The California Public Utilities Commission has agreed to take up Gov. Jerry Brown's request to figure out how to continue funding clean energy projects paid for by a soon-to-expire utility tax known as the "public goods charge."
The roughly 1.5 percent tax on electricity bills expires on January 1, eliminating roughly $400 million a year that goes toward research and technology development, renewable energy sources and encouraging energy efficiency. Legislation to extend the charge failed to get the necessary two-thirds approval.
Following the Legislature's decision not to extend the tax, Brown asked the PUC last month to find another way to keep it going. Today, the commission announced that it's set up a process to "consider whether and how" to continue funding for clean energy projects associated with the public goods charge.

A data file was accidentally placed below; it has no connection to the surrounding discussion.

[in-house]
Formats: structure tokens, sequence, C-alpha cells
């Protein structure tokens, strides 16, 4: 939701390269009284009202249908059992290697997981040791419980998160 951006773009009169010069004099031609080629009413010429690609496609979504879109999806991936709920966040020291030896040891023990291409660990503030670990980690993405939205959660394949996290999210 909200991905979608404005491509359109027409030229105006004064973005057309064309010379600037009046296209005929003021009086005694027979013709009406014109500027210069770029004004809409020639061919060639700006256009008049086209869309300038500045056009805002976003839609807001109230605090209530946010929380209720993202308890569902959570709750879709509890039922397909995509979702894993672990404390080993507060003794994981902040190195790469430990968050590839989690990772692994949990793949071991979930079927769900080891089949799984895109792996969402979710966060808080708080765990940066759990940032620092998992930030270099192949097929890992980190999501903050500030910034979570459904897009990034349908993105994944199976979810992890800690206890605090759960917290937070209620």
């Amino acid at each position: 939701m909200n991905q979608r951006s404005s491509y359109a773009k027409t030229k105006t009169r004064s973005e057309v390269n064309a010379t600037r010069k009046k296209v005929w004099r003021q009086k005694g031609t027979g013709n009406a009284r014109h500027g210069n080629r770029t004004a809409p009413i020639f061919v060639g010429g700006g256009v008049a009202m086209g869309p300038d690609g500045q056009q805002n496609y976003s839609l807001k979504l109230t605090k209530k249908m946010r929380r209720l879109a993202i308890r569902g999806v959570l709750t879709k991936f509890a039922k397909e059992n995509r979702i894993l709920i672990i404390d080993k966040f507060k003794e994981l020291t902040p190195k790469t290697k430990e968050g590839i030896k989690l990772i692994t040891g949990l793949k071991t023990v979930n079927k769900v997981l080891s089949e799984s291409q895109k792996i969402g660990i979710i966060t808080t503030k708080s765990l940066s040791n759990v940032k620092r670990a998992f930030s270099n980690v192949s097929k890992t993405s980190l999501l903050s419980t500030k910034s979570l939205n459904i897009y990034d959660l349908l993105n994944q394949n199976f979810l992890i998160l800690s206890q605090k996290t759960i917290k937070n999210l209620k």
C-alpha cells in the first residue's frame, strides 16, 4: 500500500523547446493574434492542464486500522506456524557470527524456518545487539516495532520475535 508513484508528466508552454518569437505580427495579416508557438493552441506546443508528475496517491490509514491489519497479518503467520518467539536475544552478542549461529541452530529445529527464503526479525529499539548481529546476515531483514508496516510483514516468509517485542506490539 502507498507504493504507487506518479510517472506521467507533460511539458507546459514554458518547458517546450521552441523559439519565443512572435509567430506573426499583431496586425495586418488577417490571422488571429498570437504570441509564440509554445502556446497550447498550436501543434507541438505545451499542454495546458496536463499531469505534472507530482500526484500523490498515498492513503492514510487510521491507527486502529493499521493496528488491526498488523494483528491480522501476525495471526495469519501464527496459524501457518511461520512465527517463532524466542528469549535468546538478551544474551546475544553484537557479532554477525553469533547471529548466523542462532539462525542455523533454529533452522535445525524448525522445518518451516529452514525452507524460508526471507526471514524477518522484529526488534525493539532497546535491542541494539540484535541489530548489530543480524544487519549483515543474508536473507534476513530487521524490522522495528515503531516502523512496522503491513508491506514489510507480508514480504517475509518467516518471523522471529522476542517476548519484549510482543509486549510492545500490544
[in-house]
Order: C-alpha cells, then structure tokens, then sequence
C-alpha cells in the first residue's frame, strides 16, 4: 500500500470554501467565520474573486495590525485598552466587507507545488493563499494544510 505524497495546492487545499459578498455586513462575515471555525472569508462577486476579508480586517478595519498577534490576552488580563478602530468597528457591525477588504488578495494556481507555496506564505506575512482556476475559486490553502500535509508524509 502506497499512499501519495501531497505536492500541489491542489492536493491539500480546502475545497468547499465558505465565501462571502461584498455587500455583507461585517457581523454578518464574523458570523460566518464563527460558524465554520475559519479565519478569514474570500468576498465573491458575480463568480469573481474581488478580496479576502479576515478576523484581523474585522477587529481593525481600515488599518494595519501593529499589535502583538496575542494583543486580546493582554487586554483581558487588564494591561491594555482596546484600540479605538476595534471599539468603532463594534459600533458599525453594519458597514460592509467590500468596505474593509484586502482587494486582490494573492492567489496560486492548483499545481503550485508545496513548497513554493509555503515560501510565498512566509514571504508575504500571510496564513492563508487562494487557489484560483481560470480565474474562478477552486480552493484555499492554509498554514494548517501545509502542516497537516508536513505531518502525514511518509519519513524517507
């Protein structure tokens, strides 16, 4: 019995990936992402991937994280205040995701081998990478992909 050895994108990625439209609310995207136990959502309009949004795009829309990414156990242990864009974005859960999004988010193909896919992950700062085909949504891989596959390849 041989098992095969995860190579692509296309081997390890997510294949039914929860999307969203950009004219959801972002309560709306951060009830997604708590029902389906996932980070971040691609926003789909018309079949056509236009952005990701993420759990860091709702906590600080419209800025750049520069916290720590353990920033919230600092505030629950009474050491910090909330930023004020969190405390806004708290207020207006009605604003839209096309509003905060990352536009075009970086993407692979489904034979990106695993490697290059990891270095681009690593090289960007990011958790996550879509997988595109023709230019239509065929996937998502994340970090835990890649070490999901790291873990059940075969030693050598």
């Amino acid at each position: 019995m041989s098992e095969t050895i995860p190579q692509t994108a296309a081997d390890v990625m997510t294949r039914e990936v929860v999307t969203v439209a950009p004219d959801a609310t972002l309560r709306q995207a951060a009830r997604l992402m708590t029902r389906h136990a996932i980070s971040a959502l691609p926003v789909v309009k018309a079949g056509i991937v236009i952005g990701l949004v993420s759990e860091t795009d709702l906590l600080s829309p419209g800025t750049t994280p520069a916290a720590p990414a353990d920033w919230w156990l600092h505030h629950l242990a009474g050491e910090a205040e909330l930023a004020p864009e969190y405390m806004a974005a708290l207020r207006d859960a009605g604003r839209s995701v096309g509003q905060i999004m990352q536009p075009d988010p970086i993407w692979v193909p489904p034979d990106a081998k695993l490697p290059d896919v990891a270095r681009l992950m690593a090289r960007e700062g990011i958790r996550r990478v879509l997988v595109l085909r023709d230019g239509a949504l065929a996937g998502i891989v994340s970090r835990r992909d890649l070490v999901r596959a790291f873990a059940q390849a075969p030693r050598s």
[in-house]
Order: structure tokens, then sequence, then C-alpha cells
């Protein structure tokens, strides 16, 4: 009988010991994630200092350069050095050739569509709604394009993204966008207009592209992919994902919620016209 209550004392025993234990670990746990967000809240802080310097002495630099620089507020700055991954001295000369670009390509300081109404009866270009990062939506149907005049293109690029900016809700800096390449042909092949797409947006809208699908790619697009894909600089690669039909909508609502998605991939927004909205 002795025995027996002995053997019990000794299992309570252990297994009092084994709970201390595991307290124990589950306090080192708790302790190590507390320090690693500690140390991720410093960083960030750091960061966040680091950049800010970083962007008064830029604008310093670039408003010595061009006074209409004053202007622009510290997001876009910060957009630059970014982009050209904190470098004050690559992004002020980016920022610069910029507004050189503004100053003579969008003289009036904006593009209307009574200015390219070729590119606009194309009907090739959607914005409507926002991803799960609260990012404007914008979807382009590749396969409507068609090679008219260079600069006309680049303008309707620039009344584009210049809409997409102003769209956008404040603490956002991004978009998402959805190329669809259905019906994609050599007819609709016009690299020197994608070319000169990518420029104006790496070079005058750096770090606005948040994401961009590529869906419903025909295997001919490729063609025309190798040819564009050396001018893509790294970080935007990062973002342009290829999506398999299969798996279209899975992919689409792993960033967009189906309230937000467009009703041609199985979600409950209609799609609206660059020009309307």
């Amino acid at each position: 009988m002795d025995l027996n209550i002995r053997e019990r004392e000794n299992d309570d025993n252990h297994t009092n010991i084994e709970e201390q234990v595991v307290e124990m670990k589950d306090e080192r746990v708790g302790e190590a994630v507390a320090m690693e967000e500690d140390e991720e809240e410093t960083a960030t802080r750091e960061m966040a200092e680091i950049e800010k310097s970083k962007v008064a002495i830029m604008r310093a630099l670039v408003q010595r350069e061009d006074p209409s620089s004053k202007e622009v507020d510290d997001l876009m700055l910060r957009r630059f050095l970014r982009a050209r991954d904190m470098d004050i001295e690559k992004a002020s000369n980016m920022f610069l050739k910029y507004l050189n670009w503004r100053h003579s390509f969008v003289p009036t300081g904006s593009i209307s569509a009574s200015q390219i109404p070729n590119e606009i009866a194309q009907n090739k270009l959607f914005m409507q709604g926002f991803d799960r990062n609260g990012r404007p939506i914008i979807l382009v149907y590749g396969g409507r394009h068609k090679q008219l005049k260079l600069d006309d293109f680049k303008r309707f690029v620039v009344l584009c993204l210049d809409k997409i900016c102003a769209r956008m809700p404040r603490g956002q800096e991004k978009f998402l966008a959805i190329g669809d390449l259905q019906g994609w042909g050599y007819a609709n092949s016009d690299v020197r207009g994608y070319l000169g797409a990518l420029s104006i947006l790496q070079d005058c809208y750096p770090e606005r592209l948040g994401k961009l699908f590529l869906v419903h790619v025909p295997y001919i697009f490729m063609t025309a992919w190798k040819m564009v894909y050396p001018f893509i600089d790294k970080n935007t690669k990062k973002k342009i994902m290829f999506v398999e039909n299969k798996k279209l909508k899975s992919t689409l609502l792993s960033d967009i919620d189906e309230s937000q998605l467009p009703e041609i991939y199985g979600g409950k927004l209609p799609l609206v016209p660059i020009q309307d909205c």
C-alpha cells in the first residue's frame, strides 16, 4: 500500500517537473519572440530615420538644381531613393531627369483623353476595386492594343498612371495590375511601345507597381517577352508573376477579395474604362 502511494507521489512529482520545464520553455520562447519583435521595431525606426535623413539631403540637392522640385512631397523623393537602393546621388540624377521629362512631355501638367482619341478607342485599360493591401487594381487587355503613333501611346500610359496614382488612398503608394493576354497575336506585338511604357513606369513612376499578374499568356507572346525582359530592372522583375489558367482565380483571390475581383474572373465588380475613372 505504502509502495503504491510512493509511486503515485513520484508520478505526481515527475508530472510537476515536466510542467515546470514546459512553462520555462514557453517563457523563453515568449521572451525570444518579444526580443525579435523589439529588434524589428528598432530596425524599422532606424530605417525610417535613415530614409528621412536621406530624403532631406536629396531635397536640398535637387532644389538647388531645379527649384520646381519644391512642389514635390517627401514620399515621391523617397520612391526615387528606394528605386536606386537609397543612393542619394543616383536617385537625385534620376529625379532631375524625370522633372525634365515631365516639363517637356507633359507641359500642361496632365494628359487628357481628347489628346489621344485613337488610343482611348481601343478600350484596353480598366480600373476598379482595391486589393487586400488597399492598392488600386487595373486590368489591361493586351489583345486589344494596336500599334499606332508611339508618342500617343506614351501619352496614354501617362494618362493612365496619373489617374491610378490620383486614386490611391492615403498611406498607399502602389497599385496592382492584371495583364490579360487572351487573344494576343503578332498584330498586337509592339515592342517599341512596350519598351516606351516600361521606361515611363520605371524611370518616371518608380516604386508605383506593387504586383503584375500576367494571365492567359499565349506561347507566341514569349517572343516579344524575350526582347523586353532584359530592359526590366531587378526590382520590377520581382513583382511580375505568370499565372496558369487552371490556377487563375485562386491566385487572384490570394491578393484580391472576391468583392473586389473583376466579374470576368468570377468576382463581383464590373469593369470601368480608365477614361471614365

"Today the CPUC is taking the first formal step in response to the Governor's request that there be no hiatus in funding the several vital programs that make up the Public Goods Charge and that have helped to make California a world leader in energy research and energy efficiency," Commission President Michael R. Peevey said in a statement.
The PUC plans to issue its first decision on the issue by Dec. 15, but expects to continue fine-tuning the program in 2012.
The PUC's full proposal is here.